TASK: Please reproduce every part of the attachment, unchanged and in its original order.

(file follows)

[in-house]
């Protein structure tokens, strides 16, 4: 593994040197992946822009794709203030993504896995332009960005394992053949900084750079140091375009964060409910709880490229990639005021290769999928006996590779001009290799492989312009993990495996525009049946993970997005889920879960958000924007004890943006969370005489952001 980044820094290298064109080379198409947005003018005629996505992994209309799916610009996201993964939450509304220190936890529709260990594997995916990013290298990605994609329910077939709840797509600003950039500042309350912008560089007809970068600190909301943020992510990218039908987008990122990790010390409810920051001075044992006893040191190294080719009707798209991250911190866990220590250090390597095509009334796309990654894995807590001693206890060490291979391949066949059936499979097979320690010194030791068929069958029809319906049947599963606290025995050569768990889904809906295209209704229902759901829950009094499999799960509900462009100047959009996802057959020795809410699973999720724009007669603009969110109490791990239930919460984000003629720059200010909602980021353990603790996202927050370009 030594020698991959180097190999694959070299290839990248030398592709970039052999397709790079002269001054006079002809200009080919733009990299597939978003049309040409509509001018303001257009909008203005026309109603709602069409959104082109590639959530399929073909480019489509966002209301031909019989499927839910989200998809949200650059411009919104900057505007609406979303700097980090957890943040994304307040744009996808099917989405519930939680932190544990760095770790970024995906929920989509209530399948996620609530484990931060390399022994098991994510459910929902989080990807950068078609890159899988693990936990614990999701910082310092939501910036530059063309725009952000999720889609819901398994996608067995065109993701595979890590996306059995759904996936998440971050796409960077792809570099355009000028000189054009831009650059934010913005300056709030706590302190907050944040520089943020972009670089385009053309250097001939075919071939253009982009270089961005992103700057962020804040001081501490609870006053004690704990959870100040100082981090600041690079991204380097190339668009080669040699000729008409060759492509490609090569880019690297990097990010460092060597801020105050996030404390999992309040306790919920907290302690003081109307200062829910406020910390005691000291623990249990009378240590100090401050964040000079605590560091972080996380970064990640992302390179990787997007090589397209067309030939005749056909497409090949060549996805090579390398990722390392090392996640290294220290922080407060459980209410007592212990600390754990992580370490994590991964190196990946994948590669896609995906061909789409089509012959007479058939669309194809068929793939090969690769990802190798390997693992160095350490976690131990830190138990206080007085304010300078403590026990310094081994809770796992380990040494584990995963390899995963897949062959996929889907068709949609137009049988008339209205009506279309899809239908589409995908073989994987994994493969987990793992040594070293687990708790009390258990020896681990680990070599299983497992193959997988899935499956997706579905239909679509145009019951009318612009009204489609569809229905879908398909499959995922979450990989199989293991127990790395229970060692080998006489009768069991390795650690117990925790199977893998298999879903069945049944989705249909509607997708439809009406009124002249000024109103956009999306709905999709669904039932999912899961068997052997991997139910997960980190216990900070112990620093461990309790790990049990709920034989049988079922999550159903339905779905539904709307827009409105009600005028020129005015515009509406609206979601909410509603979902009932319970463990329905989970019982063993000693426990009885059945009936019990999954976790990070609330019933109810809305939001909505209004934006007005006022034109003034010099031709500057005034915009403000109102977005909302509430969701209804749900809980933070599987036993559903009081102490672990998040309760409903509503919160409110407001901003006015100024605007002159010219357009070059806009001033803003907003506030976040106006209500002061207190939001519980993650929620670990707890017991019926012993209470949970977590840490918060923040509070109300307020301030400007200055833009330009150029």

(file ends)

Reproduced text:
[in-house]
């Protein structure tokens, strides 16, 4: 593994040197992946822009794709203030993504896995332009960005394992053949900084750079140091375009964060409910709880490229990639005021290769999928006996590779001009290799492989312009993990495996525009049946993970997005889920879960958000924007004890943006969370005489952001 980044820094290298064109080379198409947005003018005629996505992994209309799916610009996201993964939450509304220190936890529709260990594997995916990013290298990605994609329910077939709840797509600003950039500042309350912008560089007809970068600190909301943020992510990218039908987008990122990790010390409810920051001075044992006893040191190294080719009707798209991250911190866990220590250090390597095509009334796309990654894995807590001693206890060490291979391949066949059936499979097979320690010194030791068929069958029809319906049947599963606290025995050569768990889904809906295209209704229902759901829950009094499999799960509900462009100047959009996802057959020795809410699973999720724009007669603009969110109490791990239930919460984000003629720059200010909602980021353990603790996202927050370009 030594020698991959180097190999694959070299290839990248030398592709970039052999397709790079002269001054006079002809200009080919733009990299597939978003049309040409509509001018303001257009909008203005026309109603709602069409959104082109590639959530399929073909480019489509966002209301031909019989499927839910989200998809949200650059411009919104900057505007609406979303700097980090957890943040994304307040744009996808099917989405519930939680932190544990760095770790970024995906929920989509209530399948996620609530484990931060390399022994098991994510459910929902989080990807950068078609890159899988693990936990614990999701910082310092939501910036530059063309725009952000999720889609819901398994996608067995065109993701595979890590996306059995759904996936998440971050796409960077792809570099355009000028000189054009831009650059934010913005300056709030706590302190907050944040520089943020972009670089385009053309250097001939075919071939253009982009270089961005992103700057962020804040001081501490609870006053004690704990959870100040100082981090600041690079991204380097190339668009080669040699000729008409060759492509490609090569880019690297990097990010460092060597801020105050996030404390999992309040306790919920907290302690003081109307200062829910406020910390005691000291623990249990009378240590100090401050964040000079605590560091972080996380970064990640992302390179990787997007090589397209067309030939005749056909497409090949060549996805090579390398990722390392090392996640290294220290922080407060459980209410007592212990600390754990992580370490994590991964190196990946994948590669896609995906061909789409089509012959007479058939669309194809068929793939090969690769990802190798390997693992160095350490976690131990830190138990206080007085304010300078403590026990310094081994809770796992380990040494584990995963390899995963897949062959996929889907068709949609137009049988008339209205009506279309899809239908589409995908073989994987994994493969987990793992040594070293687990708790009390258990020896681990680990070599299983497992193959997988899935499956997706579905239909679509145009019951009318612009009204489609569809229905879908398909499959995922979450990989199989293991127990790395229970060692080998006489009768069991390795650690117990925790199977893998298999879903069945049944989705249909509607997708439809009406009124002249000024109103956009999306709905999709669904039932999912899961068997052997991997139910997960980190216990900070112990620093461990309790790990049990709920034989049988079922999550159903339905779905539904709307827009409105009600005028020129005015515009509406609206979601909410509603979902009932319970463990329905989970019982063993000693426990009885059945009936019990999954976790990070609330019933109810809305939001909505209004934006007005006022034109003034010099031709500057005034915009403000109102977005909302509430969701209804749900809980933070599987036993559903009081102490672990998040309760409903509503919160409110407001901003006015100024605007002159010219357009070059806009001033803003907003506030976040106006209500002061207190939001519980993650929620670990707890017991019926012993209470949970977590840490918060923040509070109300307020301030400007200055833009330009150029």